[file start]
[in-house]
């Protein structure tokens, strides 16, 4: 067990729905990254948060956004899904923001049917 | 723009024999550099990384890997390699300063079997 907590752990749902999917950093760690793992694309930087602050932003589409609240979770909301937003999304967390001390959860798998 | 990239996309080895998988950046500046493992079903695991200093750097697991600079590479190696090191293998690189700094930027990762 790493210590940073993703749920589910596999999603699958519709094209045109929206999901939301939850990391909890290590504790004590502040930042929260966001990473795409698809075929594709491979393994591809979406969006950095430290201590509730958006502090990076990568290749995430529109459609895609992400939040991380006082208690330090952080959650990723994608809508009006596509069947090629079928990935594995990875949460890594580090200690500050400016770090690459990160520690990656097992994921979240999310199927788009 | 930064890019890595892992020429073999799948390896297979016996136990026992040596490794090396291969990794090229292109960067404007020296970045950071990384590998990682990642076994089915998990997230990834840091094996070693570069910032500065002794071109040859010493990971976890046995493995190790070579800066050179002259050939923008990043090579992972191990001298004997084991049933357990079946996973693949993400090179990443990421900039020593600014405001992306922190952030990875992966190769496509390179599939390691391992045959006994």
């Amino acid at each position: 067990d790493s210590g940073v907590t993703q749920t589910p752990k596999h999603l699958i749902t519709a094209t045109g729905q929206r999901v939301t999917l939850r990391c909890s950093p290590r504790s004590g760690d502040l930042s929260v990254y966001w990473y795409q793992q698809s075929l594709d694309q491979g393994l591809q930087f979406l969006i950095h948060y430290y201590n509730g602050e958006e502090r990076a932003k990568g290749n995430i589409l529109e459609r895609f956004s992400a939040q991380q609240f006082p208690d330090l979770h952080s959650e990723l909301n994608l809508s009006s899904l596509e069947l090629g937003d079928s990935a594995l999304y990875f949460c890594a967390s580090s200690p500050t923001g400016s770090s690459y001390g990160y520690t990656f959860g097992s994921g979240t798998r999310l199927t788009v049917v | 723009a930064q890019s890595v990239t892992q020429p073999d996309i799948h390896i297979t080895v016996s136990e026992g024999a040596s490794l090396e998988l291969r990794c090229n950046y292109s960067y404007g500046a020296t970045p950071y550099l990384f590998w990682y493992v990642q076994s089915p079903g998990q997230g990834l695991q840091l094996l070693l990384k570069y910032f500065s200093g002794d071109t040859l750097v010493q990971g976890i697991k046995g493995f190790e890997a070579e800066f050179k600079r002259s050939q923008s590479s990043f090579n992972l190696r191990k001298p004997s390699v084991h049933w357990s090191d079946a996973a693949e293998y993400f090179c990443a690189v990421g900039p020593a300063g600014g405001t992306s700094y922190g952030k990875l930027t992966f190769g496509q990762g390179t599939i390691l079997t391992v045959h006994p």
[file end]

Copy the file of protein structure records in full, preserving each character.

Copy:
[in-house]
């Protein structure tokens, strides 16, 4: 067990729905990254948060956004899904923001049917 | 723009024999550099990384890997390699300063079997 907590752990749902999917950093760690793992694309930087602050932003589409609240979770909301937003999304967390001390959860798998 | 990239996309080895998988950046500046493992079903695991200093750097697991600079590479190696090191293998690189700094930027990762 790493210590940073993703749920589910596999999603699958519709094209045109929206999901939301939850990391909890290590504790004590502040930042929260966001990473795409698809075929594709491979393994591809979406969006950095430290201590509730958006502090990076990568290749995430529109459609895609992400939040991380006082208690330090952080959650990723994608809508009006596509069947090629079928990935594995990875949460890594580090200690500050400016770090690459990160520690990656097992994921979240999310199927788009 | 930064890019890595892992020429073999799948390896297979016996136990026992040596490794090396291969990794090229292109960067404007020296970045950071990384590998990682990642076994089915998990997230990834840091094996070693570069910032500065002794071109040859010493990971976890046995493995190790070579800066050179002259050939923008990043090579992972191990001298004997084991049933357990079946996973693949993400090179990443990421900039020593600014405001992306922190952030990875992966190769496509390179599939390691391992045959006994």
């Amino acid at each position: 067990d790493s210590g940073v907590t993703q749920t589910p752990k596999h999603l699958i749902t519709a094209t045109g729905q929206r999901v939301t999917l939850r990391c909890s950093p290590r504790s004590g760690d502040l930042s929260v990254y966001w990473y795409q793992q698809s075929l594709d694309q491979g393994l591809q930087f979406l969006i950095h948060y430290y201590n509730g602050e958006e502090r990076a932003k990568g290749n995430i589409l529109e459609r895609f956004s992400a939040q991380q609240f006082p208690d330090l979770h952080s959650e990723l909301n994608l809508s009006s899904l596509e069947l090629g937003d079928s990935a594995l999304y990875f949460c890594a967390s580090s200690p500050t923001g400016s770090s690459y001390g990160y520690t990656f959860g097992s994921g979240t798998r999310l199927t788009v049917v | 723009a930064q890019s890595v990239t892992q020429p073999d996309i799948h390896i297979t080895v016996s136990e026992g024999a040596s490794l090396e998988l291969r990794c090229n950046y292109s960067y404007g500046a020296t970045p950071y550099l990384f590998w990682y493992v990642q076994s089915p079903g998990q997230g990834l695991q840091l094996l070693l990384k570069y910032f500065s200093g002794d071109t040859l750097v010493q990971g976890i697991k046995g493995f190790e890997a070579e800066f050179k600079r002259s050939q923008s590479s990043f090579n992972l190696r191990k001298p004997s390699v084991h049933w357990s090191d079946a996973a693949e293998y993400f090179c990443a690189v990421g900039p020593a300063g600014g405001t992306s700094y922190g952030k990875l930027t992966f190769g496509q990762g390179t599939i390691l079997t391992v045959h006994p």